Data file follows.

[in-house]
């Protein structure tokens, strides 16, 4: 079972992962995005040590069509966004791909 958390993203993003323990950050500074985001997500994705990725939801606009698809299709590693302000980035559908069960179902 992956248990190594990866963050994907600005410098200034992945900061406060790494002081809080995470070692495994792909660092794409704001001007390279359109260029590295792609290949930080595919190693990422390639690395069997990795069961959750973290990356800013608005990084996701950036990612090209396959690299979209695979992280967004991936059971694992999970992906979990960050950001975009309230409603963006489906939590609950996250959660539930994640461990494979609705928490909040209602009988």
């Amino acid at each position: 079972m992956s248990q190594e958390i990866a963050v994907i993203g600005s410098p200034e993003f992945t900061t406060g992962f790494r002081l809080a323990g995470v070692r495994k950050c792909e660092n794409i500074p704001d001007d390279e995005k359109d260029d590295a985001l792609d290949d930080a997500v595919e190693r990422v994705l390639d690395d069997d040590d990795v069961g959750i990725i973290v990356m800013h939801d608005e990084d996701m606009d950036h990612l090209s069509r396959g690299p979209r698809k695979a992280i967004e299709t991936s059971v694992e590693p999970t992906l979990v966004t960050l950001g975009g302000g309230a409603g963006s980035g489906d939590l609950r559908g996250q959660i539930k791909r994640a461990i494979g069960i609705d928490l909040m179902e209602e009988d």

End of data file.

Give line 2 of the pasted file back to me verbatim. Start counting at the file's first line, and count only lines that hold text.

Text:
């Protein structure tokens, strides 16, 4: 079972992962995005040590069509966004791909 958390993203993003323990950050500074985001997500994705990725939801606009698809299709590693302000980035559908069960179902 992956248990190594990866963050994907600005410098200034992945900061406060790494002081809080995470070692495994792909660092794409704001001007390279359109260029590295792609290949930080595919190693990422390639690395069997990795069961959750973290990356800013608005990084996701950036990612090209396959690299979209695979992280967004991936059971694992999970992906979990960050950001975009309230409603963006489906939590609950996250959660539930994640461990494979609705928490909040209602009988």